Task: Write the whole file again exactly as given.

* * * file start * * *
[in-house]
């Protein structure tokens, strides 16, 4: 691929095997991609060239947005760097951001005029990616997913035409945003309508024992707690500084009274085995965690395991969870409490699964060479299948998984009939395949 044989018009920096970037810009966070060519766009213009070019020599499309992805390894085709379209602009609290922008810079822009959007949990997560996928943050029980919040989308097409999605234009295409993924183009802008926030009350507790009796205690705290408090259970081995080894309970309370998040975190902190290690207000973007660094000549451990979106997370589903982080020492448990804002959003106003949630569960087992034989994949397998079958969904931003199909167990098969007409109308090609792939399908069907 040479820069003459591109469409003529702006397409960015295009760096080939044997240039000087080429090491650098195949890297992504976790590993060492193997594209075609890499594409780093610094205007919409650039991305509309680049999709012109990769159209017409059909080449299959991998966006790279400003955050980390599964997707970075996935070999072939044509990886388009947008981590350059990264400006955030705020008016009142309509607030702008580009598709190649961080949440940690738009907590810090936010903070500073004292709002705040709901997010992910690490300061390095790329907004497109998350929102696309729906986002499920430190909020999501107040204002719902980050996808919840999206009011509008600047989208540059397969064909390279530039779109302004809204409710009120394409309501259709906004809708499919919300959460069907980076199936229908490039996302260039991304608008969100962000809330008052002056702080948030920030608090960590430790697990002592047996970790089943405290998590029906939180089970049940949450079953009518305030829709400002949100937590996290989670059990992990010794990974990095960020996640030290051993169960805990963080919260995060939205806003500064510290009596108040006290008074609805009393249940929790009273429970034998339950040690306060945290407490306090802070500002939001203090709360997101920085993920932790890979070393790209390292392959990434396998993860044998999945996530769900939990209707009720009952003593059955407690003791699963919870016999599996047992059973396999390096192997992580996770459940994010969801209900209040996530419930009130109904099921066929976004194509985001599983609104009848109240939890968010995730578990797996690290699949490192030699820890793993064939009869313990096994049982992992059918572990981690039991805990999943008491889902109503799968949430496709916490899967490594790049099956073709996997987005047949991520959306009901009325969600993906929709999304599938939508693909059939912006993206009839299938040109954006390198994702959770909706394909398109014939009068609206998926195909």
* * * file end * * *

[in-house]
């Protein structure tokens, strides 16, 4: 691929095997991609060239947005760097951001005029990616997913035409945003309508024992707690500084009274085995965690395991969870409490699964060479299948998984009939395949 044989018009920096970037810009966070060519766009213009070019020599499309992805390894085709379209602009609290922008810079822009959007949990997560996928943050029980919040989308097409999605234009295409993924183009802008926030009350507790009796205690705290408090259970081995080894309970309370998040975190902190290690207000973007660094000549451990979106997370589903982080020492448990804002959003106003949630569960087992034989994949397998079958969904931003199909167990098969007409109308090609792939399908069907 040479820069003459591109469409003529702006397409960015295009760096080939044997240039000087080429090491650098195949890297992504976790590993060492193997594209075609890499594409780093610094205007919409650039991305509309680049999709012109990769159209017409059909080449299959991998966006790279400003955050980390599964997707970075996935070999072939044509990886388009947008981590350059990264400006955030705020008016009142309509607030702008580009598709190649961080949440940690738009907590810090936010903070500073004292709002705040709901997010992910690490300061390095790329907004497109998350929102696309729906986002499920430190909020999501107040204002719902980050996808919840999206009011509008600047989208540059397969064909390279530039779109302004809204409710009120394409309501259709906004809708499919919300959460069907980076199936229908490039996302260039991304608008969100962000809330008052002056702080948030920030608090960590430790697990002592047996970790089943405290998590029906939180089970049940949450079953009518305030829709400002949100937590996290989670059990992990010794990974990095960020996640030290051993169960805990963080919260995060939205806003500064510290009596108040006290008074609805009393249940929790009273429970034998339950040690306060945290407490306090802070500002939001203090709360997101920085993920932790890979070393790209390292392959990434396998993860044998999945996530769900939990209707009720009952003593059955407690003791699963919870016999599996047992059973396999390096192997992580996770459940994010969801209900209040996530419930009130109904099921066929976004194509985001599983609104009848109240939890968010995730578990797996690290699949490192030699820890793993064939009869313990096994049982992992059918572990981690039991805990999943008491889902109503799968949430496709916490899967490594790049099956073709996997987005047949991520959306009901009325969600993906929709999304599938939508693909059939912006993206009839299938040109954006390198994702959770909706394909398109014939009068609206998926195909």